Between Macron and Le Pen: elections in France called “poor quality”

Polls Predict Historically Low French Presidential Turnout

On Sunday, April 10, French people vote in the presidential election. Voting turnout may be historically low, according to opinion polls.

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ahead of the French presidential election polls, 80% of those polled felt that the campaign was of “poor quality”, many complained about the lack of ideas or new vision, writes The Guardian.

According to pollsters and analysts, most French people believe that the 2022 presidential election campaign was of poor quality and never got off the ground, which could lead to a protest vote and a historically low turnout in the first round on Sunday.

An Ifop poll this month found that 80% of French people thought the campaign was “low quality.” Voters have complained about the lack of new political ideas or vision and few solutions to their problems after two years of the Covid pandemic, as well as the conflict in Ukraine and the cost of living crisis.

Emmanuel Macron is campaigning to become France's first re-elected president in 20 years, promising to continue cutting taxes, raising the retirement age to 65 and securing full employment in France after decades of mass unemployment. But he entered the race late, focusing instead on trying to resolve the crisis diplomatically between Russia and Ukraine, and his lead in opinion polls has slipped slightly in recent days, while far-right candidate Marine Le Pen closed the gap on Macron to second place.

Le Pen has focused on the cost of living crisis, and her anti-immigration agenda includes a ban on the Muslim hijab in all public places. Far-left candidate Jean-Luc Mélenchon is also gaining momentum in the polls, promising to freeze prices and overhaul the presidential system.

Despite the main fears of French voters – the cost of living crisis, the armed conflict in Ukraine and the environment – public interest in this campaign turned out to be less than in the last presidential election, held five years ago. There were fewer rallies, and voters complained about the lack of direct televised debates between all candidates.

As the first round campaign approached its final week, 54% of French people said they thought it hadn't started yet. An unprecedented number of French voters say they are unsure who to vote for, and abstentions could reach a record high of 30% on Sunday, polls showed.

Incumbent President Macron tried to mobilize his voters, comparing the political mood to what it was in the UK before the Brexit vote in 2016.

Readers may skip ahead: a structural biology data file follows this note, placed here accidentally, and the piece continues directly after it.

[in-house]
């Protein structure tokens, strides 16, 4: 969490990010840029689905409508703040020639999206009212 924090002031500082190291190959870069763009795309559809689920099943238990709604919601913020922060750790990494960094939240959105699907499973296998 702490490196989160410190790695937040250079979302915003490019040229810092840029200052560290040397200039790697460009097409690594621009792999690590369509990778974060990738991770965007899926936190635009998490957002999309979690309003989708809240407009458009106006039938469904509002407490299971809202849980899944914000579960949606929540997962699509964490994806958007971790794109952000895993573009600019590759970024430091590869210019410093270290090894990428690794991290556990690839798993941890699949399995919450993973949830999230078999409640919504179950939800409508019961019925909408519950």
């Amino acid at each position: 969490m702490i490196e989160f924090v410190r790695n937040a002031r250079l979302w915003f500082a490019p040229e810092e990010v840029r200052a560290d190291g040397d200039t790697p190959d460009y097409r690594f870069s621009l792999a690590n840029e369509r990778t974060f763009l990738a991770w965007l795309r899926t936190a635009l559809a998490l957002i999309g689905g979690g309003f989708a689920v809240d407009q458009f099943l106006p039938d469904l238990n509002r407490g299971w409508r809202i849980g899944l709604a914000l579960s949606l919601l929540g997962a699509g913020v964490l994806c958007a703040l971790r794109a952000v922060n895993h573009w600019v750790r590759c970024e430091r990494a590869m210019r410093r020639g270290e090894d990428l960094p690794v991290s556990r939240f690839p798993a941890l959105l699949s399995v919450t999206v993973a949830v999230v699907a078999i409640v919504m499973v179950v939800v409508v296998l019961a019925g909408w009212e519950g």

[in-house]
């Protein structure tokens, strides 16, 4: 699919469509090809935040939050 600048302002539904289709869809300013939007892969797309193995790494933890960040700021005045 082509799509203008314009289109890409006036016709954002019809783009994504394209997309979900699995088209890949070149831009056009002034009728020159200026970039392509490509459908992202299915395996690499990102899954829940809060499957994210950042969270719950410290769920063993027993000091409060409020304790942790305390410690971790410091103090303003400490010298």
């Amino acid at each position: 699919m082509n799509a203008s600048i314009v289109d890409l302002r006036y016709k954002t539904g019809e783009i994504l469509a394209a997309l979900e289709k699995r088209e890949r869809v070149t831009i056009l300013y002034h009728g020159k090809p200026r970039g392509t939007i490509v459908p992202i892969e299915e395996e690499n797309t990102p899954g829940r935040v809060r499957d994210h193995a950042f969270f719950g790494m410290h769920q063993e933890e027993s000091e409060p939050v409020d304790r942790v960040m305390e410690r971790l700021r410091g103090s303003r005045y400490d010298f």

“There is no certainty,” Macron warned at his only rally in Nanterre outside Paris, brushing aside his lead in the polls. “Don’t believe the polls or the commentators who sound unequivocal and tell you that … the elections have already taken place, that everything will be fine”

Later, Macron told a radio interviewer that, in his opinion, society was “tired of two years of Covid “and” stunned “by the events in Ukraine. He claimed that the campaign did discuss “real topics”, but acknowledged that there was “a collective question about whether voting makes sense”. At the same time, Macron argued that voting is crucial.

Opinion pollsters say the fact that this election has been seen as a foregone conclusion for months – that Macron will easily win – could affect turnout and choice, and make voters feel like they want to prove the predictions wrong. A total of 66% of French people now believe Macron will win, a figure that has declined in recent weeks due to rising support for Marine Le Pen.

The feeling of weariness and predestination brings to mind comparisons with the “earthquake” in the 2002 elections 20 years ago, when Le Pen's father, far-right politician Jean-Marie Le Pen, knocked out the left to reach the final against Jacques Chirac.

“Like today, in 2002 there was a constant feeling that the campaign was not working, which in turn created the temptation to hold a protest vote,” says François Miquet-Marty, head of polling at Viavoice. “Our poll shows that 75% of French people think there are no new ideas in this campaign. And at the same time, 76% of people are worried about the future of their children. There is a sense that the solutions offered by this campaign are not enough.”

French media and analysts have described the campaign as a lulling of voters in a country already plagued by crisis. Communist candidate Fabien Roussel said this week that the campaign is “as if on morphine.” Jean Lassalle, an MP from the country's southwest dealing with rural issues, didn't pick a word in February and said in a TV interview: “This campaign is crap,” and the clip has since gone viral among French people who apparently share this opinion.

As The Guardian recalls, the campaign actually began last fall amid a micron wave of Covid infections. Then the unexpected rise of far-right television pundit Eric Zemmour initially pushed the issue of national identity to the top of the agenda. But the conflict in Ukraine ended up dominating the media headlines. Macron has delayed the start of his campaign, initially capitalizing on a kind of “rallying around the flag.” Currently, Macron's approval ratings have declined, although he holds the lead, while Le Pen and Mélenchon's ratings have risen, and Zemmour has fallen again in the polls.

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